If the reader has privileged information they are put at ease. The shared experience is lost. You have severed what would otherwise be a very strong and profound bond between reader and character.

    On the other hand using multiple POVs well can create a stronger bond the reader can have to the group and help them to have a deeper understand of the dynamic. Your reader, then, can feel like part of the team.

    So either you have a catalogue of protagonist who are represented equally, or you choose one protagonist and never waver.

    You have to think about what's important to you.

    Are you doing multiple character studies and exploring the dynamic of a group? (the reader feels like part of the group and is drawn in by the interplay of unique personalities)

    Or

    Are you concerned with how individual journeys diverge, meet and intersect and still influence each other like the butterfly effect? (the reader knows everything and feels powerless. Not necessarily a bad result. It can provoke the strongest bursts of passionate rage ever seen in bookworms!)

    OR

    Will you follow one character, and allow the reader to share their struggles and triumphs. (the reader shares the experiences of your protagonist and is essentially living vicariously through them)

    In your case @GuardianWynn I can only advise you go with committing to the POV of your MC. Having said that, I haven't read the work in question. If it's up somewhere I'd be happy to read it.
     
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  21. Sack-a-Doo!
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    Sack-a-Doo! Contributing Member Contributor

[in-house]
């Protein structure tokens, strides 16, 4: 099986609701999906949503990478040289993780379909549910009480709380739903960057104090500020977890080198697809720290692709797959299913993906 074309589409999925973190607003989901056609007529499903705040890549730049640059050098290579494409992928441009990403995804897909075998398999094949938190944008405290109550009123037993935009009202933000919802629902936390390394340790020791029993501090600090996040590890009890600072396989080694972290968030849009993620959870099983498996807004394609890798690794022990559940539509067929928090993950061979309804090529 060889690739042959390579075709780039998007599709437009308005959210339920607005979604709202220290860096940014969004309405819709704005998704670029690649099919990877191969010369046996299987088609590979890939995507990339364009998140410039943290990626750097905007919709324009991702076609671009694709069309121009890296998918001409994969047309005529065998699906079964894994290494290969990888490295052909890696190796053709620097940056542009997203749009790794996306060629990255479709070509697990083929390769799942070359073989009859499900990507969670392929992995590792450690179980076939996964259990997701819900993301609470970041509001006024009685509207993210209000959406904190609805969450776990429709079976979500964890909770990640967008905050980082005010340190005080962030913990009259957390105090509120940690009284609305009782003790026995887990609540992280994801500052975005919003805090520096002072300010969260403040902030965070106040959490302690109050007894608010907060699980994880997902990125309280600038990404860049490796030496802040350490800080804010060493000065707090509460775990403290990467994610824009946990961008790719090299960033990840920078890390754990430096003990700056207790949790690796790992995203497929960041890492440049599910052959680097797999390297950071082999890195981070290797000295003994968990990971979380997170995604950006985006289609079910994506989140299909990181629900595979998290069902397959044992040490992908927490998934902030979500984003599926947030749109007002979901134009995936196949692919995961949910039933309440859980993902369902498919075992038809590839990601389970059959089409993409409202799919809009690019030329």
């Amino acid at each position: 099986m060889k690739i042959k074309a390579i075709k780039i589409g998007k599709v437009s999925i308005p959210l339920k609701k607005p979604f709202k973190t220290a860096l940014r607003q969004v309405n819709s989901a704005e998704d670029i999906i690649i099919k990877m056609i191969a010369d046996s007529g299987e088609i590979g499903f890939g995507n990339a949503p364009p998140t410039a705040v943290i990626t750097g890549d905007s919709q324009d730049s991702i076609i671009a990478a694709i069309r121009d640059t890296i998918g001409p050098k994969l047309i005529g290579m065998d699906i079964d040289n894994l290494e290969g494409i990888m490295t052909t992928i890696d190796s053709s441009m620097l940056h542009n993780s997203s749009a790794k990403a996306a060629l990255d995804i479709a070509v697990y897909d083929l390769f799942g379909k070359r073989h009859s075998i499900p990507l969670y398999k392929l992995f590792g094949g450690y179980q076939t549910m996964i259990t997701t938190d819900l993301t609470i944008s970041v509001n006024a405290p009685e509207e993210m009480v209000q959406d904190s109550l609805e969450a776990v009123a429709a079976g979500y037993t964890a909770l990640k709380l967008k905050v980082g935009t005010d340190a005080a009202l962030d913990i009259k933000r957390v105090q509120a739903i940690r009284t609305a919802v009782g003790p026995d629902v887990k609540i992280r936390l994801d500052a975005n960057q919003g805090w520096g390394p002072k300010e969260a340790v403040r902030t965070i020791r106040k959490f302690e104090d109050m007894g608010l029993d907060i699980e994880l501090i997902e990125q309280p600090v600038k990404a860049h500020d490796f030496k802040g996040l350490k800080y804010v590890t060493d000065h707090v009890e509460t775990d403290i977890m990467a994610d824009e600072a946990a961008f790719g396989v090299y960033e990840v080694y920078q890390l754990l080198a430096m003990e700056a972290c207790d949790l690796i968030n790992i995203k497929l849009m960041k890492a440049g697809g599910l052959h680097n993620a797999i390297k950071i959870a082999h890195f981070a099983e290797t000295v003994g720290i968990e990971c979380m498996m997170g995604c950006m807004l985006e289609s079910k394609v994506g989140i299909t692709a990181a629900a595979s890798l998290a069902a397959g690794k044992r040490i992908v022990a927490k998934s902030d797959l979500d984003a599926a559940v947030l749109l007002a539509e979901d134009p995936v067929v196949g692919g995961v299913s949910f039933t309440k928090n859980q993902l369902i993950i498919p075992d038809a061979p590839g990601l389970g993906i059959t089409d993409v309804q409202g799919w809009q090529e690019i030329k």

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    I don't think there are any hard-n-fast rules.
     
  22. karldots92
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    karldots92 Active Member

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    I think for fantasy multiple POV is essential to capture the depth of the story and the world. But if you are writing multiple POVs it important that you keep the reader interested by not lingering on a single POV for too long. If two POVs happen simultaneously then they should be captured as two sections within the same chapter. If the happen within a similar time-frame but not simultaneously then they should be in consecutive chapters. If you linger on one character too long you may lose the readers interest particularly if the reader doesn't identify well with that character. Major characters should have more chapters than minor characters but the minor character POV should be interspersed throughout the story so that it remains relevant.
     
  23. Lew
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    Lew Contributing Member Contributor